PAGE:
Stepping through our fears—for Steven
Helen Cotton is a social worker and former teacher from South Carolina. In this guest post, Helen writes about adopting a teen who had been her student many years ago.
My husband, Jerry, and I found out we couldn’t have children two years ago. At the time, I was a social worker at a local nonprofit. One of our initiatives was working with youth who become homeless after they leave the foster care system. I knew that despite our best efforts, many of them would struggle after they left the system without a family.
It occurred to me—and my husband agreed—that maybe there was a reason that we couldn’t have children. Maybe we were meant to be that family to a teen who needed one.
We weren’t really sure what we were getting into—and were more than a bit nervous—when we started the process of getting licensed to adopt from foster care.
As we did, I started looking at photolistings.
One day I came across a profile of a 16-year-old red-headed boy with freckles and a devilish smile who looked very familiar. Suddenly, it hit me that this kid was Steven, a student of mine when I was a teacher more than seven years ago!
Steven enrolled in my class mid-year and made a big impression on me. He was a little troublemaker who was always trying to get my attention—making faces and acting out! He was also a sweet, smart little boy who cared deeply for other people. I could tell that all of the pieces were not coming together for him at home.
This must be fate. Steven is meant to be our son, I thought. But reality intervened. While we were getting licensed, Steven was placed with another family.
We considered giving up, but figured that we were already knee-deep in the process and close to getting licensed. And we knew that there were a lot of kids like Steven out there who need homes. So we continued our search.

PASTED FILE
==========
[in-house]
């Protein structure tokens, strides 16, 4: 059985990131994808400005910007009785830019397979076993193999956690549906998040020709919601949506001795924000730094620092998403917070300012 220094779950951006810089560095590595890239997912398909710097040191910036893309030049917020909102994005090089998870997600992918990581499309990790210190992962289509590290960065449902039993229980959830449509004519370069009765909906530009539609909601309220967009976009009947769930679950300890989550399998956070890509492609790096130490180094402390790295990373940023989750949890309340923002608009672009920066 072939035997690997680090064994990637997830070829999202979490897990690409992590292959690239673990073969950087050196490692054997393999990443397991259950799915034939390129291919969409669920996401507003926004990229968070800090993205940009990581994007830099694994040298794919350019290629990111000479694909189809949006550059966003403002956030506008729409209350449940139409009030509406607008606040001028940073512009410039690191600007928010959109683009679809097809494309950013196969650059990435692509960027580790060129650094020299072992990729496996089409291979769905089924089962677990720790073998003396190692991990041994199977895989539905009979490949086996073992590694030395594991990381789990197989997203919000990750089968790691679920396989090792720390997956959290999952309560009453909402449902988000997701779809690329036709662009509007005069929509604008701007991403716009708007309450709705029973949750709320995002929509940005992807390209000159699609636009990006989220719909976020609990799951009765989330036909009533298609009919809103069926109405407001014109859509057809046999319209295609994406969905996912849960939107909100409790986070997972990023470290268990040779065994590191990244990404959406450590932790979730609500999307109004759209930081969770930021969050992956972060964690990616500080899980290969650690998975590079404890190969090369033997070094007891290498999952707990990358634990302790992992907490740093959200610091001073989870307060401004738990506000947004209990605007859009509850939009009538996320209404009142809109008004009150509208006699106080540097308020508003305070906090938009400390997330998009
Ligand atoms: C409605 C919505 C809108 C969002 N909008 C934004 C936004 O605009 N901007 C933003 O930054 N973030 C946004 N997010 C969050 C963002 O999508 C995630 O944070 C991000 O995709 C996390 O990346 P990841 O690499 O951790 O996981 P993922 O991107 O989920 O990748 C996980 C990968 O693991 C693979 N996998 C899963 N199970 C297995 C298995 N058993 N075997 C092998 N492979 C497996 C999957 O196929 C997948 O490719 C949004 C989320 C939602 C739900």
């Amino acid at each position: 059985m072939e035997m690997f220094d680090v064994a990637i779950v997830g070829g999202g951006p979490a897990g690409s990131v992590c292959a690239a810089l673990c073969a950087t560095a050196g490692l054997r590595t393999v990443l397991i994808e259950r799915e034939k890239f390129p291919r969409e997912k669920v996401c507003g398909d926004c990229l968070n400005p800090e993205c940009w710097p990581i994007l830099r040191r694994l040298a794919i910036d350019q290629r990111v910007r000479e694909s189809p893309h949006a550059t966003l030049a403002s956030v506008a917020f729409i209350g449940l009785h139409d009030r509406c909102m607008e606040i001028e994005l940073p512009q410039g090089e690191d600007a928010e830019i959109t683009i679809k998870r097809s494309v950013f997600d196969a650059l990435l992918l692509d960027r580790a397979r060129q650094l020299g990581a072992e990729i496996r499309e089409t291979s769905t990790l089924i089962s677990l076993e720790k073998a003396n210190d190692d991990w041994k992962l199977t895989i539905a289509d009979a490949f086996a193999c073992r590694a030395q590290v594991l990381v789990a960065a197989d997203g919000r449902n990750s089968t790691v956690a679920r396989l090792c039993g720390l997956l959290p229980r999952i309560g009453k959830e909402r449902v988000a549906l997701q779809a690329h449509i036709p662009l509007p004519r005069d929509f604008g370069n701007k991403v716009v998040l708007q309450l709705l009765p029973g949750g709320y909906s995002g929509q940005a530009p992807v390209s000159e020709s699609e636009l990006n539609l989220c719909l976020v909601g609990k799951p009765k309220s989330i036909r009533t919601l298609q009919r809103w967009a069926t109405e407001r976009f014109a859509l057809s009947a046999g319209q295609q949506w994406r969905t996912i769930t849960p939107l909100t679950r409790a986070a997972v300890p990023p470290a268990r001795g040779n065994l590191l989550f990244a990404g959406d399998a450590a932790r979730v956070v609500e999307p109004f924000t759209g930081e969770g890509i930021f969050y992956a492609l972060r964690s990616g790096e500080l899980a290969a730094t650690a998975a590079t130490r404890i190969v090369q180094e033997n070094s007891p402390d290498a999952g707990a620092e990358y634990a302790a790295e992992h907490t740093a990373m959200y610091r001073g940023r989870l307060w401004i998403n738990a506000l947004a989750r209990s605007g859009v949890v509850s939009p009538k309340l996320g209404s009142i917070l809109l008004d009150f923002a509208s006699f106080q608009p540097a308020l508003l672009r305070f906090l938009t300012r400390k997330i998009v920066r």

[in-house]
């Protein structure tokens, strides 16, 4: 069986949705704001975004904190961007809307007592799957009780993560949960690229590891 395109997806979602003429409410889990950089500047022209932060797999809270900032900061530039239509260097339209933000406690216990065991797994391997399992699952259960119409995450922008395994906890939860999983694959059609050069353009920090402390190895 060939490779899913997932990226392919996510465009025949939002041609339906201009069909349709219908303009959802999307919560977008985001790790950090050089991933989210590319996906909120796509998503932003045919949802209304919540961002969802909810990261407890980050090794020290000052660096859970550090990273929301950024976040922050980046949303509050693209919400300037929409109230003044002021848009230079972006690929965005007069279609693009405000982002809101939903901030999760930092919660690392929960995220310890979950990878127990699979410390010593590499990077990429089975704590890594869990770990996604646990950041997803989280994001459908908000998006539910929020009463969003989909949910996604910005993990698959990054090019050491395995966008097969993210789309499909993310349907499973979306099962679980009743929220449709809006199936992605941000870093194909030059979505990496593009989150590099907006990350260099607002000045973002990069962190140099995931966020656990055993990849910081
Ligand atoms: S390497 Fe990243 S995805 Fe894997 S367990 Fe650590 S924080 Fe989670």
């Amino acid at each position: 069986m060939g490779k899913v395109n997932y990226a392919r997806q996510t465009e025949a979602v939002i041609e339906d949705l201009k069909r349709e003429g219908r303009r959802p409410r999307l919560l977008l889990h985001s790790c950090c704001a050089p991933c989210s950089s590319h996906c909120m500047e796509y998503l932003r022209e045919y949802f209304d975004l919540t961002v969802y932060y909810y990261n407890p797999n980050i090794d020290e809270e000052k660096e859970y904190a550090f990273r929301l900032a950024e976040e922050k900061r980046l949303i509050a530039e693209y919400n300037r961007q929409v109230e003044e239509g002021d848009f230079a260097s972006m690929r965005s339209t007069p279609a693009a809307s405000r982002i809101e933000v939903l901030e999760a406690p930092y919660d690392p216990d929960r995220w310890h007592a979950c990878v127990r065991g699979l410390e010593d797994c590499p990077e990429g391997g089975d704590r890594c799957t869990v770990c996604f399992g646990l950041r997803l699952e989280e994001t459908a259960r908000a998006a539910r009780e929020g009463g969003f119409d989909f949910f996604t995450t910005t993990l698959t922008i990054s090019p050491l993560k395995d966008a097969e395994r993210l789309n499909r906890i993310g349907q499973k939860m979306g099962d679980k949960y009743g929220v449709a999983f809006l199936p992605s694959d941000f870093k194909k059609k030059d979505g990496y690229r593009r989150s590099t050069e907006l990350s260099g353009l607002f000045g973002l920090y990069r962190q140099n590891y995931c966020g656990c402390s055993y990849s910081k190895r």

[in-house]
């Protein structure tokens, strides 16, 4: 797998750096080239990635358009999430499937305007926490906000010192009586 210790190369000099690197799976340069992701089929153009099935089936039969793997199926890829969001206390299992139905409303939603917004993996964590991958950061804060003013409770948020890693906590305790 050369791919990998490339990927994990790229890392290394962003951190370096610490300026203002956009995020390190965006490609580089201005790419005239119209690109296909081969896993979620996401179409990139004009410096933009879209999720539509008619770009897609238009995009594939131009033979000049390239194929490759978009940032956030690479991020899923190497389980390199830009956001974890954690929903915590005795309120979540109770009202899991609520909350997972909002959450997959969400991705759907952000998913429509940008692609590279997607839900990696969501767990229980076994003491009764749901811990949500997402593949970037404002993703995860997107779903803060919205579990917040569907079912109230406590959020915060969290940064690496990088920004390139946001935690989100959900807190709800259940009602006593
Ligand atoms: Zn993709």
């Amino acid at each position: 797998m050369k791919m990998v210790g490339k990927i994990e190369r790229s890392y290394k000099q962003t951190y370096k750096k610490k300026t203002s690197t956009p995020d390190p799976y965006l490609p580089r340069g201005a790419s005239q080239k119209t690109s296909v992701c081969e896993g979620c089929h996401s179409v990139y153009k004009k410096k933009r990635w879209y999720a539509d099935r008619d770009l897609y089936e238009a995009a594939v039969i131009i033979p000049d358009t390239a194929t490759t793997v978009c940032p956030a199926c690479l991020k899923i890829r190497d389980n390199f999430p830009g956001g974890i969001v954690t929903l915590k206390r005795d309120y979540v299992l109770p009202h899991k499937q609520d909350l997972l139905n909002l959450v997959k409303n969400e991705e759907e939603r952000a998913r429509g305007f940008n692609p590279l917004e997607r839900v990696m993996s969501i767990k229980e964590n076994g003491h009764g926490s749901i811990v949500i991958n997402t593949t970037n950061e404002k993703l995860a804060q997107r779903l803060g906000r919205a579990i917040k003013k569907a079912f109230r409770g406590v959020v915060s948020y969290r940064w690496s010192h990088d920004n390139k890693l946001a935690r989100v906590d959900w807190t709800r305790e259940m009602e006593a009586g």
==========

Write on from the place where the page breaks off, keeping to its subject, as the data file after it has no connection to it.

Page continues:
Seven months later, our worker called with the news that Steven’s placement had disrupted. He was living in a group home. He had been in and out of foster care for four years now. I was excited, but also scared, wondering what was going on with him and if we would be up to the challenge of meeting his needs.
I put away my fears, and my husband and I went to meet him. When we entered the group home, Steven just stared at me. It was a very awkward moment.
Not long after we all sat down, he asked us point-blank why we wanted to adopt an older kid. When I told him that I had worked with children for a long time—including several years ago as a teacher—he got a big smile on his face and said “Oh my God, I remember you! You were my third grade teacher.”
He went around the whole house telling everyone who I was. When we had to say good bye, I felt like we were leaving a piece of our hearts behind.
We started regular visits, and everything seemed to be going well. After all that he had been through in the seven years since he was in my classroom, Steven was still the sweet, caring—and yes, feisty—boy that I remembered.
Steven came to live with us in September of last year. We finalized his adoption in February. Like any family, we have our ups and downs. It’s not all unicorns and rainbows. And, as we knew from the beginning, we’ve had to learn a lot to help Steven work through past traumas. But the tough times are far outweighed by the jokes we play on each other, the new traditions we’ve created together, the nights we spend cuddling while watching movies on TV, and watching him succeed in many aspects.
Sometimes it amazes me that despite all that he has been through, Steven still loves unconditionally and is driven to help other people. He’s always bringing friends to our house and helping his friends as much as possible. From the beginning, he’s told us that he wants to become a police officer and be part of a unit that works with the K-9 unit and teen runaways, so that he can give hope to kids who might be experiencing what he did.
We don’t know exactly what Stephen’s future holds, but we are certain that whatever he does, he’ll be the best person that he can be. What parents could hope for more than that?